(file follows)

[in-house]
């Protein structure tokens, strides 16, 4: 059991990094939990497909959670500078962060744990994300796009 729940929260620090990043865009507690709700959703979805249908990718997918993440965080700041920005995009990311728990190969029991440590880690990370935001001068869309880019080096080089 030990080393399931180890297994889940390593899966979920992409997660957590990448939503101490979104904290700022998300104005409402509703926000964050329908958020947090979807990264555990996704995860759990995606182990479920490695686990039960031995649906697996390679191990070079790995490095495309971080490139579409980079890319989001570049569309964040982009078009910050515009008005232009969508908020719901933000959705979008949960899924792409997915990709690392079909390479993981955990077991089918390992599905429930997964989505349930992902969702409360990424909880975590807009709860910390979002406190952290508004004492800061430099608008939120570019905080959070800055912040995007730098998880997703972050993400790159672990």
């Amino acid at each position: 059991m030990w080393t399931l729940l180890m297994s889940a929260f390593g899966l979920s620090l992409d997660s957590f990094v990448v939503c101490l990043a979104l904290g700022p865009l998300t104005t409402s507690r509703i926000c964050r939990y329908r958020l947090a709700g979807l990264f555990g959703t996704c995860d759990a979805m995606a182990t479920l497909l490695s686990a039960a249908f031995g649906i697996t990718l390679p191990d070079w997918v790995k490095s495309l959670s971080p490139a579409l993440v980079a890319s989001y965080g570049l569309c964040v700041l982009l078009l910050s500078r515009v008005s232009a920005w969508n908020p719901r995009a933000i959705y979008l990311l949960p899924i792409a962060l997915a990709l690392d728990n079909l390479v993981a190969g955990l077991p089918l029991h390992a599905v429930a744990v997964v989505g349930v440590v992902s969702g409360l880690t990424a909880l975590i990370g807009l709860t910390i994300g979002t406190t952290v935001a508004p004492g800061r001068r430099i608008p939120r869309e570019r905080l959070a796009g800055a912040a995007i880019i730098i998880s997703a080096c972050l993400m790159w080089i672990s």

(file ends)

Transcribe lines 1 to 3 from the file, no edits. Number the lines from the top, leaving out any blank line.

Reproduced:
[in-house]
């Protein structure tokens, strides 16, 4: 059991990094939990497909959670500078962060744990994300796009 729940929260620090990043865009507690709700959703979805249908990718997918993440965080700041920005995009990311728990190969029991440590880690990370935001001068869309880019080096080089 030990080393399931180890297994889940390593899966979920992409997660957590990448939503101490979104904290700022998300104005409402509703926000964050329908958020947090979807990264555990996704995860759990995606182990479920490695686990039960031995649906697996390679191990070079790995490095495309971080490139579409980079890319989001570049569309964040982009078009910050515009008005232009969508908020719901933000959705979008949960899924792409997915990709690392079909390479993981955990077991089918390992599905429930997964989505349930992902969702409360990424909880975590807009709860910390979002406190952290508004004492800061430099608008939120570019905080959070800055912040995007730098998880997703972050993400790159672990």
């Amino acid at each position: 059991m030990w080393t399931l729940l180890m297994s889940a929260f390593g899966l979920s620090l992409d997660s957590f990094v990448v939503c101490l990043a979104l904290g700022p865009l998300t104005t409402s507690r509703i926000c964050r939990y329908r958020l947090a709700g979807l990264f555990g959703t996704c995860d759990a979805m995606a182990t479920l497909l490695s686990a039960a249908f031995g649906i697996t990718l390679p191990d070079w997918v790995k490095s495309l959670s971080p490139a579409l993440v980079a890319s989001y965080g570049l569309c964040v700041l982009l078009l910050s500078r515009v008005s232009a920005w969508n908020p719901r995009a933000i959705y979008l990311l949960p899924i792409a962060l997915a990709l690392d728990n079909l390479v993981a190969g955990l077991p089918l029991h390992a599905v429930a744990v997964v989505g349930v440590v992902s969702g409360l880690t990424a909880l975590i990370g807009l709860t910390i994300g979002t406190t952290v935001a508004p004492g800061r001068r430099i608008p939120r869309e570019r905080l959070a796009g800055a912040a995007i880019i730098i998880s997703a080096c972050l993400m790159w080089i672990s």